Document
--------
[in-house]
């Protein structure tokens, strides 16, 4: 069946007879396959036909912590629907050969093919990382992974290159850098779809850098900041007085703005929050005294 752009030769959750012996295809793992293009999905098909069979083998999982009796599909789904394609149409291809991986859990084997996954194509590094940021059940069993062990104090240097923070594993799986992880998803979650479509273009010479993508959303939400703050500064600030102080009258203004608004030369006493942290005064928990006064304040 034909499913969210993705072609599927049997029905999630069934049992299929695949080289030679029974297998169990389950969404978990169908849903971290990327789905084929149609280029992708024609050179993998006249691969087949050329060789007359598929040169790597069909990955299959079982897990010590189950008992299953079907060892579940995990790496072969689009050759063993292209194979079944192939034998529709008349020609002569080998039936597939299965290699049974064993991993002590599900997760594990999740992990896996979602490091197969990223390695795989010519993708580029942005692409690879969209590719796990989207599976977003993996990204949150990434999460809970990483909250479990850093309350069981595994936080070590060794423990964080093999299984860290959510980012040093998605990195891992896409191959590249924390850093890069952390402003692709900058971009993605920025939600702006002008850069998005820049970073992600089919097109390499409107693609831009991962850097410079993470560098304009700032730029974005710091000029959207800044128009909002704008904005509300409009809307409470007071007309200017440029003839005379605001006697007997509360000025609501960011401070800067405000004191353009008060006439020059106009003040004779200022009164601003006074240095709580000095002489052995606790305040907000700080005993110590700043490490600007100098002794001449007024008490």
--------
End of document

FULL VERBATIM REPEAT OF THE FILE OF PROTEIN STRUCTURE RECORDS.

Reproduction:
[in-house]
């Protein structure tokens, strides 16, 4: 069946007879396959036909912590629907050969093919990382992974290159850098779809850098900041007085703005929050005294 752009030769959750012996295809793992293009999905098909069979083998999982009796599909789904394609149409291809991986859990084997996954194509590094940021059940069993062990104090240097923070594993799986992880998803979650479509273009010479993508959303939400703050500064600030102080009258203004608004030369006493942290005064928990006064304040 034909499913969210993705072609599927049997029905999630069934049992299929695949080289030679029974297998169990389950969404978990169908849903971290990327789905084929149609280029992708024609050179993998006249691969087949050329060789007359598929040169790597069909990955299959079982897990010590189950008992299953079907060892579940995990790496072969689009050759063993292209194979079944192939034998529709008349020609002569080998039936597939299965290699049974064993991993002590599900997760594990999740992990896996979602490091197969990223390695795989010519993708580029942005692409690879969209590719796990989207599976977003993996990204949150990434999460809970990483909250479990850093309350069981595994936080070590060794423990964080093999299984860290959510980012040093998605990195891992896409191959590249924390850093890069952390402003692709900058971009993605920025939600702006002008850069998005820049970073992600089919097109390499409107693609831009991962850097410079993470560098304009700032730029974005710091000029959207800044128009909002704008904005509300409009809307409470007071007309200017440029003839005379605001006697007997509360000025609501960011401070800067405000004191353009008060006439020059106009003040004779200022009164601003006074240095709580000095002489052995606790305040907000700080005993110590700043490490600007100098002794001449007024008490």